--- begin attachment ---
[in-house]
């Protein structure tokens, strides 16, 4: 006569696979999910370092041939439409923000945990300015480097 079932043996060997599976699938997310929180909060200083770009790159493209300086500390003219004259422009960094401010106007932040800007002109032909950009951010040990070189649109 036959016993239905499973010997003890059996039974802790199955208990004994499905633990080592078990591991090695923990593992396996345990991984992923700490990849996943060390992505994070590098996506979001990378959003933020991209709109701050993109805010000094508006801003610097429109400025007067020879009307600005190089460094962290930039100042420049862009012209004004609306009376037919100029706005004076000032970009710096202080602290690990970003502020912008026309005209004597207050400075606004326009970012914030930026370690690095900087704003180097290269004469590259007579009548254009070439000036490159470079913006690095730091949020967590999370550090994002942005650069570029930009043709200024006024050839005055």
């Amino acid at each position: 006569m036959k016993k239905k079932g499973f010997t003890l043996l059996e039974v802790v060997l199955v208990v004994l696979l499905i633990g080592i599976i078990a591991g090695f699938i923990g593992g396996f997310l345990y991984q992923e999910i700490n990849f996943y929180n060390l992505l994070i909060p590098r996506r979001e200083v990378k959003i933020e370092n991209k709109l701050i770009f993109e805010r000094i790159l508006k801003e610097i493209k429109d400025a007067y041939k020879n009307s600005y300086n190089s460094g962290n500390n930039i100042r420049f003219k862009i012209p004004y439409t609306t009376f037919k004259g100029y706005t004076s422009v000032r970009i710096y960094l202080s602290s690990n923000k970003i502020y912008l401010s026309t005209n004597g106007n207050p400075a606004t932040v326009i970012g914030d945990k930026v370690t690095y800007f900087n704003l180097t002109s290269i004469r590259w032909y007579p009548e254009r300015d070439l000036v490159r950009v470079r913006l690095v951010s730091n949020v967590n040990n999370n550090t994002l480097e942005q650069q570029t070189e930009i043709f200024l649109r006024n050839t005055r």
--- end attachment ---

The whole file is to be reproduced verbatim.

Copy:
[in-house]
């Protein structure tokens, strides 16, 4: 006569696979999910370092041939439409923000945990300015480097 079932043996060997599976699938997310929180909060200083770009790159493209300086500390003219004259422009960094401010106007932040800007002109032909950009951010040990070189649109 036959016993239905499973010997003890059996039974802790199955208990004994499905633990080592078990591991090695923990593992396996345990991984992923700490990849996943060390992505994070590098996506979001990378959003933020991209709109701050993109805010000094508006801003610097429109400025007067020879009307600005190089460094962290930039100042420049862009012209004004609306009376037919100029706005004076000032970009710096202080602290690990970003502020912008026309005209004597207050400075606004326009970012914030930026370690690095900087704003180097290269004469590259007579009548254009070439000036490159470079913006690095730091949020967590999370550090994002942005650069570029930009043709200024006024050839005055």
């Amino acid at each position: 006569m036959k016993k239905k079932g499973f010997t003890l043996l059996e039974v802790v060997l199955v208990v004994l696979l499905i633990g080592i599976i078990a591991g090695f699938i923990g593992g396996f997310l345990y991984q992923e999910i700490n990849f996943y929180n060390l992505l994070i909060p590098r996506r979001e200083v990378k959003i933020e370092n991209k709109l701050i770009f993109e805010r000094i790159l508006k801003e610097i493209k429109d400025a007067y041939k020879n009307s600005y300086n190089s460094g962290n500390n930039i100042r420049f003219k862009i012209p004004y439409t609306t009376f037919k004259g100029y706005t004076s422009v000032r970009i710096y960094l202080s602290s690990n923000k970003i502020y912008l401010s026309t005209n004597g106007n207050p400075a606004t932040v326009i970012g914030d945990k930026v370690t690095y800007f900087n704003l180097t002109s290269i004469r590259w032909y007579p009548e254009r300015d070439l000036v490159r950009v470079r913006l690095v951010s730091n949020v967590n040990n999370n550090t994002l480097e942005q650069q570029t070189e930009i043709f200024l649109r006024n050839t005055r």